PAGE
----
Ahead of Grand Seiko’s first foray into Watches & Wonders at Geneva, parent company Seiko has just launched fresh timepieces for their Prospex and Presage brands.
Explaining the two brands, Seiko president Akio Naito shares, “I believe these two collections best express the essence of Seiko. Prospex has proven itself time and time again in the most challenging environments on Earth, which we continue to develop with new materials, technologies, and designs. Presage is very different. It’s an all-mechanical watch whose design is inspired by the culture of Japan, both traditional and modern. Together, Prospex and Presage tell the Seiko story through their technology, their design and their heritage.”
Prospex: Back to its Polar Roots
Starting off with Prospex, two new series are being introduced that will become available later in June of 2022. The first of these series is a trio of divers that should be familiar to everyone. Shares Teruyo Ishimaru, director and Senior Vice President of Seiko Watch Coperation, “In the 1960s and 70s, adventurers wore these watches on expeditions to the north and south poles.” She goes on to explain that in nod to this piece of history, the new has been given, “…dials [which] show a different shade of ice found in glaciers at the poles. The one with the deep blue dial is based on Japan’s first divers watch, our 62MAS, made in 1965. The original watch proved itself under harsh conditions with the Japanese Antarctic research expedition, from 1966 to 1969.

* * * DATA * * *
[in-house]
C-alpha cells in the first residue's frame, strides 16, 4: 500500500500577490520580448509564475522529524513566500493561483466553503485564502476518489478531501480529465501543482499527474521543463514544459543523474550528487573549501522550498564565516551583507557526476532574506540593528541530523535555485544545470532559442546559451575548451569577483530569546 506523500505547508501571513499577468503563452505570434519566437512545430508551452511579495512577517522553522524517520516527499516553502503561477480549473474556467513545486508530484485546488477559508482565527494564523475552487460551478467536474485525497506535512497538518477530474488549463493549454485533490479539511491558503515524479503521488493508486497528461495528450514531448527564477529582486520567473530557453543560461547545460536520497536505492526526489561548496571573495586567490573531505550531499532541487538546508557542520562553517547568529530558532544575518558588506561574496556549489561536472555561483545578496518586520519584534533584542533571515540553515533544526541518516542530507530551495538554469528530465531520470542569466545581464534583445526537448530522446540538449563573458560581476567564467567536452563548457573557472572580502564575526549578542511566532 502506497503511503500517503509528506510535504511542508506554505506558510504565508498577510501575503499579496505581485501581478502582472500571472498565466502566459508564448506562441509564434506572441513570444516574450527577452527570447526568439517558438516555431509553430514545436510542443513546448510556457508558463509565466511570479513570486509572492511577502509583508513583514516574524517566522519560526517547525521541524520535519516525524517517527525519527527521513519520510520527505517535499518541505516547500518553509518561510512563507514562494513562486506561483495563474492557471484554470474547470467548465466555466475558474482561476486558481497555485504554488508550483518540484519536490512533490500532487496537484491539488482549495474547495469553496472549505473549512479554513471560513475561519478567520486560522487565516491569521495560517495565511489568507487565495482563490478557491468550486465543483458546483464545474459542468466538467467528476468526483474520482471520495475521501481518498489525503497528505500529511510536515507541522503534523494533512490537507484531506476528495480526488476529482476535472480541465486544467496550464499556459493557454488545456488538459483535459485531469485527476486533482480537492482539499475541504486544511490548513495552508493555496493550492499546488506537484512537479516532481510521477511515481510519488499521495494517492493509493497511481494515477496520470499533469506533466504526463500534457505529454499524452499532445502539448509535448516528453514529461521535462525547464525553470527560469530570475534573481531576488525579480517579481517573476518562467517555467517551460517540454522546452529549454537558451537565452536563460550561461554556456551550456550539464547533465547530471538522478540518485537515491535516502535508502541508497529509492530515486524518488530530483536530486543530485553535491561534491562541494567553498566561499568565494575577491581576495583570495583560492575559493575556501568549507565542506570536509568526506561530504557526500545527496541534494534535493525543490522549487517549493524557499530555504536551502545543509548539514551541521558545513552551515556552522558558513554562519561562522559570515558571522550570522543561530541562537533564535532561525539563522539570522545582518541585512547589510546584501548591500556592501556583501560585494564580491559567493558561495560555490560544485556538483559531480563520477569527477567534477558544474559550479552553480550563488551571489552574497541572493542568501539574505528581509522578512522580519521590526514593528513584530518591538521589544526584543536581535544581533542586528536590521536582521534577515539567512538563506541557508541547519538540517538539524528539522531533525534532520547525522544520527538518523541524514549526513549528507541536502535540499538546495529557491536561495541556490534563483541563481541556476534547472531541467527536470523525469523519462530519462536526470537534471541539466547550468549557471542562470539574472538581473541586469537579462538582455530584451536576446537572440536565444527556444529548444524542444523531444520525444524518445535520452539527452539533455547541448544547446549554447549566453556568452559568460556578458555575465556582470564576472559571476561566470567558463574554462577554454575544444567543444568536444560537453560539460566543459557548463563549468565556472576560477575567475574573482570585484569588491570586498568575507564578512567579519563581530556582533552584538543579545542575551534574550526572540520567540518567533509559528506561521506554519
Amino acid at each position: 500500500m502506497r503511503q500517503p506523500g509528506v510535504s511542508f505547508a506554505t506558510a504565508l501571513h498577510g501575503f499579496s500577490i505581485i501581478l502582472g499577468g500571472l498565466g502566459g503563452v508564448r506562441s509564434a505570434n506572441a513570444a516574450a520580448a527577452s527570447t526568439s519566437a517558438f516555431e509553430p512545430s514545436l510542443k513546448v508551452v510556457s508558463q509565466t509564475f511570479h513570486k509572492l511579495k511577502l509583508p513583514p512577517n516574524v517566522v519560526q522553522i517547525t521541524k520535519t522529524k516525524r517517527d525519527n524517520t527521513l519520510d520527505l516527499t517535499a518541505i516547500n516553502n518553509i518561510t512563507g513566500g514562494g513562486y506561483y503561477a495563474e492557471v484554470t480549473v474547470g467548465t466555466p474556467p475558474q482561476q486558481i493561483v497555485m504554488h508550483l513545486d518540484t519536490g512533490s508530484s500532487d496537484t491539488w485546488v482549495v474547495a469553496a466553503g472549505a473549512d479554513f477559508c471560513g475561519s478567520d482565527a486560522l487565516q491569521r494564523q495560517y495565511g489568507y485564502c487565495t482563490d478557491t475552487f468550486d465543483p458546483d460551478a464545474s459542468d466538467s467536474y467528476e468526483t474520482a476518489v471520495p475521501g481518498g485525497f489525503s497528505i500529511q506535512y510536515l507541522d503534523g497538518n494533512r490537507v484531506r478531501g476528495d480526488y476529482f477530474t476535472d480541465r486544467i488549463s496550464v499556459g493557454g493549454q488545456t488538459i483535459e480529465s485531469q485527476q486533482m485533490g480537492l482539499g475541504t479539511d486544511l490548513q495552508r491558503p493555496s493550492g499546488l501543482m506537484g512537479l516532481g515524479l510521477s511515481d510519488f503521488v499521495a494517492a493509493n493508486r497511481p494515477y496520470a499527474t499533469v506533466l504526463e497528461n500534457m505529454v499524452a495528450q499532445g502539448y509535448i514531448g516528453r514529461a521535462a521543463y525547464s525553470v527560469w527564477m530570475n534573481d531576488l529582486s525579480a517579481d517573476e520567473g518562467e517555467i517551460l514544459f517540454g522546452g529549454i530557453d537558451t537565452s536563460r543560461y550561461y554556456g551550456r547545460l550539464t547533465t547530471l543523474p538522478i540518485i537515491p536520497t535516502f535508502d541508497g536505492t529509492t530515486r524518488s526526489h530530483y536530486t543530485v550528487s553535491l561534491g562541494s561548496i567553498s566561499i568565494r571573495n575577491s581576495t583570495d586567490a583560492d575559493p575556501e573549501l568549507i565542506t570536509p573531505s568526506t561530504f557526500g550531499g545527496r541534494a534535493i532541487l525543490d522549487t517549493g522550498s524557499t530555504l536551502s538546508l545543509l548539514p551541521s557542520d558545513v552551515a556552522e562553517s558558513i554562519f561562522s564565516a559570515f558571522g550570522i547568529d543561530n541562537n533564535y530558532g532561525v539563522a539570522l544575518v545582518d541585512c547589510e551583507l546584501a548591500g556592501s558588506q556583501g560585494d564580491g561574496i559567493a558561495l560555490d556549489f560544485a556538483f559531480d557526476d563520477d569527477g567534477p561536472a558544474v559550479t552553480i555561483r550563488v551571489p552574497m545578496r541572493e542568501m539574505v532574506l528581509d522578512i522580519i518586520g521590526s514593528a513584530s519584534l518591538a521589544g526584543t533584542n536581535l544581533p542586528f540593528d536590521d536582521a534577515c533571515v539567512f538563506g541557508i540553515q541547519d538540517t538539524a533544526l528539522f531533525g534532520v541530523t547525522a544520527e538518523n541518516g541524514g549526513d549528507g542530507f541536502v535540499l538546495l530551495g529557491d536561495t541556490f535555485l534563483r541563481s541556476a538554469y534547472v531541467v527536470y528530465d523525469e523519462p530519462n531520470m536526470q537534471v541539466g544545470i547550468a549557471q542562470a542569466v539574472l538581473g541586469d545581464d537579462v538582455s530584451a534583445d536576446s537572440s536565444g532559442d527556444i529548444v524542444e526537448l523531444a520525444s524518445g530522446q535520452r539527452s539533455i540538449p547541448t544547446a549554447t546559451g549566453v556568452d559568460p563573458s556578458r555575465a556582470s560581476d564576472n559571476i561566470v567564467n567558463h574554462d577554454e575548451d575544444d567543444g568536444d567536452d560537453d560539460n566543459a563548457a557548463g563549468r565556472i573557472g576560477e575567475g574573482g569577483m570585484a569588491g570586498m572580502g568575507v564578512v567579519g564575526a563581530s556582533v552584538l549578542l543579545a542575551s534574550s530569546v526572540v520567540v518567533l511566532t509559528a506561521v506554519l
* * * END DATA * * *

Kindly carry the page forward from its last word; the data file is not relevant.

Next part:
“A light blue dial graces our modern interpretation of the landmark 1968 diver’s watch. This was the first Seiko watch to offer 300m water-resistance. It was also the first diver’s watch to be equipped with a 10-beat automatic movement. And here, a white dial is encased in the same distinctive case of the 1970 Prospex, that happened to have proved its strength and endurance, almost half a century ago, when Japanese adventurer, Naomi Uemura completed a brutal 2,500-kilometer snow dog sled run from Greenland to Alaska. All three new watches are powered by our calibre 6R35, which delivers a power reserve of 70 hours. They are water resistant to 200m.”